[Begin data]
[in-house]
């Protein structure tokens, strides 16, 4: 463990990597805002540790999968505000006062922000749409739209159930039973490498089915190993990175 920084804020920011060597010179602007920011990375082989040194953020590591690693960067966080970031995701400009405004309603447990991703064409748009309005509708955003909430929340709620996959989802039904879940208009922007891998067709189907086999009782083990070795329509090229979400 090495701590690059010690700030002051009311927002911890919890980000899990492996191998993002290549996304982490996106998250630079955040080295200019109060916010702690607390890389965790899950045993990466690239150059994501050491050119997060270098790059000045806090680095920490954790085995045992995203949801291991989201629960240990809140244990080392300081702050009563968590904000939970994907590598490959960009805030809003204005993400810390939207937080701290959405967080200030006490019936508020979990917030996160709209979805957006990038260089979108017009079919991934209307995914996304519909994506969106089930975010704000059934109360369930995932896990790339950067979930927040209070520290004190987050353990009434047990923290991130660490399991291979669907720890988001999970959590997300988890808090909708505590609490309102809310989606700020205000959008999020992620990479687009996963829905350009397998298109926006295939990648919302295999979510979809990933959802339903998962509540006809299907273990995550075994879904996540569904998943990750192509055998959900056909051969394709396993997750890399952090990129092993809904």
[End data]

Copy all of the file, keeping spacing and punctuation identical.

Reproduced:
[in-house]
């Protein structure tokens, strides 16, 4: 463990990597805002540790999968505000006062922000749409739209159930039973490498089915190993990175 920084804020920011060597010179602007920011990375082989040194953020590591690693960067966080970031995701400009405004309603447990991703064409748009309005509708955003909430929340709620996959989802039904879940208009922007891998067709189907086999009782083990070795329509090229979400 090495701590690059010690700030002051009311927002911890919890980000899990492996191998993002290549996304982490996106998250630079955040080295200019109060916010702690607390890389965790899950045993990466690239150059994501050491050119997060270098790059000045806090680095920490954790085995045992995203949801291991989201629960240990809140244990080392300081702050009563968590904000939970994907590598490959960009805030809003204005993400810390939207937080701290959405967080200030006490019936508020979990917030996160709209979805957006990038260089979108017009079919991934209307995914996304519909994506969106089930975010704000059934109360369930995932896990790339950067979930927040209070520290004190987050353990009434047990923290991130660490399991291979669907720890988001999970959590997300988890808090909708505590609490309102809310989606700020205000959008999020992620990479687009996963829905350009397998298109926006295939990648919302295999979510979809990933959802339903998962509540006809299907273990995550075994879904996540569904998943990750192509055998959900056909051969394709396993997750890399952090990129092993809904």